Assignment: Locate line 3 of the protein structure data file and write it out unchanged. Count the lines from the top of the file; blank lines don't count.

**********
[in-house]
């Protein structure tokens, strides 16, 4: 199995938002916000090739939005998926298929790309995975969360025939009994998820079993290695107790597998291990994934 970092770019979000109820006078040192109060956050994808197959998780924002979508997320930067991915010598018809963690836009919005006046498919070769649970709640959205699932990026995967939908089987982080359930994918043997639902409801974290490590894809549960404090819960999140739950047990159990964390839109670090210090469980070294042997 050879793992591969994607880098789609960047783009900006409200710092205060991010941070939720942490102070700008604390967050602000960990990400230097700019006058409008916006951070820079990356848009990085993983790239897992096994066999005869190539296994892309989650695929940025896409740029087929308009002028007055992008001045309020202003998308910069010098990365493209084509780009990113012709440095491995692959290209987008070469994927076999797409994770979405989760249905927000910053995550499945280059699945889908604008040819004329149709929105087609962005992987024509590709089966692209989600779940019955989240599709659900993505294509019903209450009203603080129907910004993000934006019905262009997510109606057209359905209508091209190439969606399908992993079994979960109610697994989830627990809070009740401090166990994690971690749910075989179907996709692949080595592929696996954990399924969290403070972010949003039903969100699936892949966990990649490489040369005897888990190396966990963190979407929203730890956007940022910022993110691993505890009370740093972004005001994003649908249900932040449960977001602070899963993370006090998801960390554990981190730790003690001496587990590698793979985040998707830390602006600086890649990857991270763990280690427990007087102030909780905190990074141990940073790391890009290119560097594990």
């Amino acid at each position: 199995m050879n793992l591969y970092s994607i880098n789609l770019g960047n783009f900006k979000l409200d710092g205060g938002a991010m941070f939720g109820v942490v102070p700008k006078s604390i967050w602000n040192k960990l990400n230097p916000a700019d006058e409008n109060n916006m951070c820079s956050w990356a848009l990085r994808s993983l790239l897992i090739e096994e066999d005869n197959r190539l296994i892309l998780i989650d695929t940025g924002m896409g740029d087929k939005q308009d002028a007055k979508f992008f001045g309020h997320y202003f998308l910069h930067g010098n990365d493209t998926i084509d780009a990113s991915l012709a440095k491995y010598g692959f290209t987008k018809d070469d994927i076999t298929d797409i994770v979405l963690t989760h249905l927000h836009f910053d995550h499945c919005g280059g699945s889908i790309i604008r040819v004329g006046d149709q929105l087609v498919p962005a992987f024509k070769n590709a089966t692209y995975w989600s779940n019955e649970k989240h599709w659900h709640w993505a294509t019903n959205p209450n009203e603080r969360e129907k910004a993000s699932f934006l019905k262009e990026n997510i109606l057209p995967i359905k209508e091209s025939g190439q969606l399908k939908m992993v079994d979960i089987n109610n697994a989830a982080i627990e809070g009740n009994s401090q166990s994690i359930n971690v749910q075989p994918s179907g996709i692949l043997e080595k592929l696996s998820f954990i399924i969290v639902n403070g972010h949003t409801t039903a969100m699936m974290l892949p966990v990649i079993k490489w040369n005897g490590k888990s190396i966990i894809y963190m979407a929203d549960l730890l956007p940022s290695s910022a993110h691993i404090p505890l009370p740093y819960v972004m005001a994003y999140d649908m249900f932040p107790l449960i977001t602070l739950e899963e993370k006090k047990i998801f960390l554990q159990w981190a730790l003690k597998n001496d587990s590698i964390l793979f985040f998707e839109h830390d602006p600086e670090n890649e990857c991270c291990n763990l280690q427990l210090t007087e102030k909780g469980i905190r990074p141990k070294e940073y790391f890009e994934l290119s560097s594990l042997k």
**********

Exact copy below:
């Amino acid at each position: 199995m050879n793992l591969y970092s994607i880098n789609l770019g960047n783009f900006k979000l409200d710092g205060g938002a991010m941070f939720g109820v942490v102070p700008k006078s604390i967050w602000n040192k960990l990400n230097p916000a700019d006058e409008n109060n916006m951070c820079s956050w990356a848009l990085r994808s993983l790239l897992i090739e096994e066999d005869n197959r190539l296994i892309l998780i989650d695929t940025g924002m896409g740029d087929k939005q308009d002028a007055k979508f992008f001045g309020h997320y202003f998308l910069h930067g010098n990365d493209t998926i084509d780009a990113s991915l012709a440095k491995y010598g692959f290209t987008k018809d070469d994927i076999t298929d797409i994770v979405l963690t989760h249905l927000h836009f910053d995550h499945c919005g280059g699945s889908i790309i604008r040819v004329g006046d149709q929105l087609v498919p962005a992987f024509k070769n590709a089966t692209y995975w989600s779940n019955e649970k989240h599709w659900h709640w993505a294509t019903n959205p209450n009203e603080r969360e129907k910004a993000s699932f934006l019905k262009e990026n997510i109606l057209p995967i359905k209508e091209s025939g190439q969606l399908k939908m992993v079994d979960i089987n109610n697994a989830a982080i627990e809070g009740n009994s401090q166990s994690i359930n971690v749910q075989p994918s179907g996709i692949l043997e080595k592929l696996s998820f954990i399924i969290v639902n403070g972010h949003t409801t039903a969100m699936m974290l892949p966990v990649i079993k490489w040369n005897g490590k888990s190396i966990i894809y963190m979407a929203d549960l730890l956007p940022s290695s910022a993110h691993i404090p505890l009370p740093y819960v972004m005001a994003y999140d649908m249900f932040p107790l449960i977001t602070l739950e899963e993370k006090k047990i998801f960390l554990q159990w981190a730790l003690k597998n001496d587990s590698i964390l793979f985040f998707e839109h830390d602006p600086e670090n890649e990857c991270c291990n763990l280690q427990l210090t007087e102030k909780g469980i905190r990074p141990k070294e940073y790391f890009e994934l290119s560097s594990l042997k």